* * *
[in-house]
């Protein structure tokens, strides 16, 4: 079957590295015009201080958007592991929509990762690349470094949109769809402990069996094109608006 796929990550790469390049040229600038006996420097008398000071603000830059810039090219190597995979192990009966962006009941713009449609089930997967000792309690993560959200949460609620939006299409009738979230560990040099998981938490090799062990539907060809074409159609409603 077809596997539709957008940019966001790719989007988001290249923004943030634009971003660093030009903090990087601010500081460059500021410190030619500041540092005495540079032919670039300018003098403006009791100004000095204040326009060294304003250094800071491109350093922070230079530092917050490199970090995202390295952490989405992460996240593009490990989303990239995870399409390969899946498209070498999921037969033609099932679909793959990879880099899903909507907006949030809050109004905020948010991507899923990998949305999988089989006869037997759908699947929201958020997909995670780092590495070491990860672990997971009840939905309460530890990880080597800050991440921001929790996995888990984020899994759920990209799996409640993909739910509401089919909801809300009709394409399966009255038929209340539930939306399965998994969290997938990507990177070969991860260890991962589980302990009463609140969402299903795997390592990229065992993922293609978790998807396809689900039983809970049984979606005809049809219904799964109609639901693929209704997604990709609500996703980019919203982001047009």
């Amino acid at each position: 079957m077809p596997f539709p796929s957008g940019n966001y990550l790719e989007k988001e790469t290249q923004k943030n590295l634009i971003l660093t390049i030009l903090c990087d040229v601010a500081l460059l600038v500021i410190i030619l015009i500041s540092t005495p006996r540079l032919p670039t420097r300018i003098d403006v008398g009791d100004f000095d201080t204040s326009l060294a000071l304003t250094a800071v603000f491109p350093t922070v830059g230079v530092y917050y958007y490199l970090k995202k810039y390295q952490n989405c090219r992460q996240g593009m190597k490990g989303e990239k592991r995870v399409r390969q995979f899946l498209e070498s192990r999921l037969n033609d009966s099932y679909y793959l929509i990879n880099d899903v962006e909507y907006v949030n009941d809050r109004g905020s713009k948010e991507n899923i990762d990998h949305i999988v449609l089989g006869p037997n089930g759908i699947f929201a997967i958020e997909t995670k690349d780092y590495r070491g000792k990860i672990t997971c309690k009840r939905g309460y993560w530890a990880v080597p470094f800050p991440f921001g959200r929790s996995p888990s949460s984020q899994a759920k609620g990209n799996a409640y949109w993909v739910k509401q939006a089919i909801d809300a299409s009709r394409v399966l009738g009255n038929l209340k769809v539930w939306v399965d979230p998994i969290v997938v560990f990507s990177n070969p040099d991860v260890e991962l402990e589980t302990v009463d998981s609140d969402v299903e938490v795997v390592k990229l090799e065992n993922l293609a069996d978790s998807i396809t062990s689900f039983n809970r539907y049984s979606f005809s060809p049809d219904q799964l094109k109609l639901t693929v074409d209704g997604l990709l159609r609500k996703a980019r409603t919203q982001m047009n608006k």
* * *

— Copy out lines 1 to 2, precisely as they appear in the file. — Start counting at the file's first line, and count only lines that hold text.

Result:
[in-house]
């Protein structure tokens, strides 16, 4: 079957590295015009201080958007592991929509990762690349470094949109769809402990069996094109608006 796929990550790469390049040229600038006996420097008398000071603000830059810039090219190597995979192990009966962006009941713009449609089930997967000792309690993560959200949460609620939006299409009738979230560990040099998981938490090799062990539907060809074409159609409603 077809596997539709957008940019966001790719989007988001290249923004943030634009971003660093030009903090990087601010500081460059500021410190030619500041540092005495540079032919670039300018003098403006009791100004000095204040326009060294304003250094800071491109350093922070230079530092917050490199970090995202390295952490989405992460996240593009490990989303990239995870399409390969899946498209070498999921037969033609099932679909793959990879880099899903909507907006949030809050109004905020948010991507899923990998949305999988089989006869037997759908699947929201958020997909995670780092590495070491990860672990997971009840939905309460530890990880080597800050991440921001929790996995888990984020899994759920990209799996409640993909739910509401089919909801809300009709394409399966009255038929209340539930939306399965998994969290997938990507990177070969991860260890991962589980302990009463609140969402299903795997390592990229065992993922293609978790998807396809689900039983809970049984979606005809049809219904799964109609639901693929209704997604990709609500996703980019919203982001047009």